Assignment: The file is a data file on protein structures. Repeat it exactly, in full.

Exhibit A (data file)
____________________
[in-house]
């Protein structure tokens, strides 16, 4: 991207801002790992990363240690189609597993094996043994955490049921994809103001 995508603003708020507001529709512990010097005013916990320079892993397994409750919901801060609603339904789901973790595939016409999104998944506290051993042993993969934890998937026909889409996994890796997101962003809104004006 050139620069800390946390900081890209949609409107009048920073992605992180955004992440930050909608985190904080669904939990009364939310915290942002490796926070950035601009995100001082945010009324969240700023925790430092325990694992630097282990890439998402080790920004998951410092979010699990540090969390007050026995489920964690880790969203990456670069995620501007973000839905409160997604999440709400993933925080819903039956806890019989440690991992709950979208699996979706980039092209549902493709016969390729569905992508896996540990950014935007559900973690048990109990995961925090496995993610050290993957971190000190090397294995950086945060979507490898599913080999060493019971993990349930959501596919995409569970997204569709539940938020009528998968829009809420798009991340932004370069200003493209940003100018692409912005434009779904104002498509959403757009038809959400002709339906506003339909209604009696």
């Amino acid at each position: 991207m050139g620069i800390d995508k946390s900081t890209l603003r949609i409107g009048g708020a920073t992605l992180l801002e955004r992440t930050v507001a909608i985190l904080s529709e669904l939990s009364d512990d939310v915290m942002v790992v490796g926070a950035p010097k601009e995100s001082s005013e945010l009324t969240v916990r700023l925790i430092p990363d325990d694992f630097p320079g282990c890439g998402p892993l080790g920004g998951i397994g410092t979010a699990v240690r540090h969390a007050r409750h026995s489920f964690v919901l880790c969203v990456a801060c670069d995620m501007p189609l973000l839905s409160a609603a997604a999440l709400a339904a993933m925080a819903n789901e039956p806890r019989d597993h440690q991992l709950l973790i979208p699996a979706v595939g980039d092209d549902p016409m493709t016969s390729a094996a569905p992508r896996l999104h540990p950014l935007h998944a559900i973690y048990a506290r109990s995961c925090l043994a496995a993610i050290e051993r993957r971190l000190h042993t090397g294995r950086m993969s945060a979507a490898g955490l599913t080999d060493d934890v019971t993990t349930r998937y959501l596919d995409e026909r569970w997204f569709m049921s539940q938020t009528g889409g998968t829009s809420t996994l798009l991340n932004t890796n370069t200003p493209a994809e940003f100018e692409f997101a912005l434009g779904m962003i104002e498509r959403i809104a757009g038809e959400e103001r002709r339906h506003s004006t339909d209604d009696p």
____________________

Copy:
[in-house]
């Protein structure tokens, strides 16, 4: 991207801002790992990363240690189609597993094996043994955490049921994809103001 995508603003708020507001529709512990010097005013916990320079892993397994409750919901801060609603339904789901973790595939016409999104998944506290051993042993993969934890998937026909889409996994890796997101962003809104004006 050139620069800390946390900081890209949609409107009048920073992605992180955004992440930050909608985190904080669904939990009364939310915290942002490796926070950035601009995100001082945010009324969240700023925790430092325990694992630097282990890439998402080790920004998951410092979010699990540090969390007050026995489920964690880790969203990456670069995620501007973000839905409160997604999440709400993933925080819903039956806890019989440690991992709950979208699996979706980039092209549902493709016969390729569905992508896996540990950014935007559900973690048990109990995961925090496995993610050290993957971190000190090397294995950086945060979507490898599913080999060493019971993990349930959501596919995409569970997204569709539940938020009528998968829009809420798009991340932004370069200003493209940003100018692409912005434009779904104002498509959403757009038809959400002709339906506003339909209604009696």
């Amino acid at each position: 991207m050139g620069i800390d995508k946390s900081t890209l603003r949609i409107g009048g708020a920073t992605l992180l801002e955004r992440t930050v507001a909608i985190l904080s529709e669904l939990s009364d512990d939310v915290m942002v790992v490796g926070a950035p010097k601009e995100s001082s005013e945010l009324t969240v916990r700023l925790i430092p990363d325990d694992f630097p320079g282990c890439g998402p892993l080790g920004g998951i397994g410092t979010a699990v240690r540090h969390a007050r409750h026995s489920f964690v919901l880790c969203v990456a801060c670069d995620m501007p189609l973000l839905s409160a609603a997604a999440l709400a339904a993933m925080a819903n789901e039956p806890r019989d597993h440690q991992l709950l973790i979208p699996a979706v595939g980039d092209d549902p016409m493709t016969s390729a094996a569905p992508r896996l999104h540990p950014l935007h998944a559900i973690y048990a506290r109990s995961c925090l043994a496995a993610i050290e051993r993957r971190l000190h042993t090397g294995r950086m993969s945060a979507a490898g955490l599913t080999d060493d934890v019971t993990t349930r998937y959501l596919d995409e026909r569970w997204f569709m049921s539940q938020t009528g889409g998968t829009s809420t996994l798009l991340n932004t890796n370069t200003p493209a994809e940003f100018e692409f997101a912005l434009g779904m962003i104002e498509r959403i809104a757009g038809e959400e103001r002709r339906h506003s004006t339909d209604d009696p």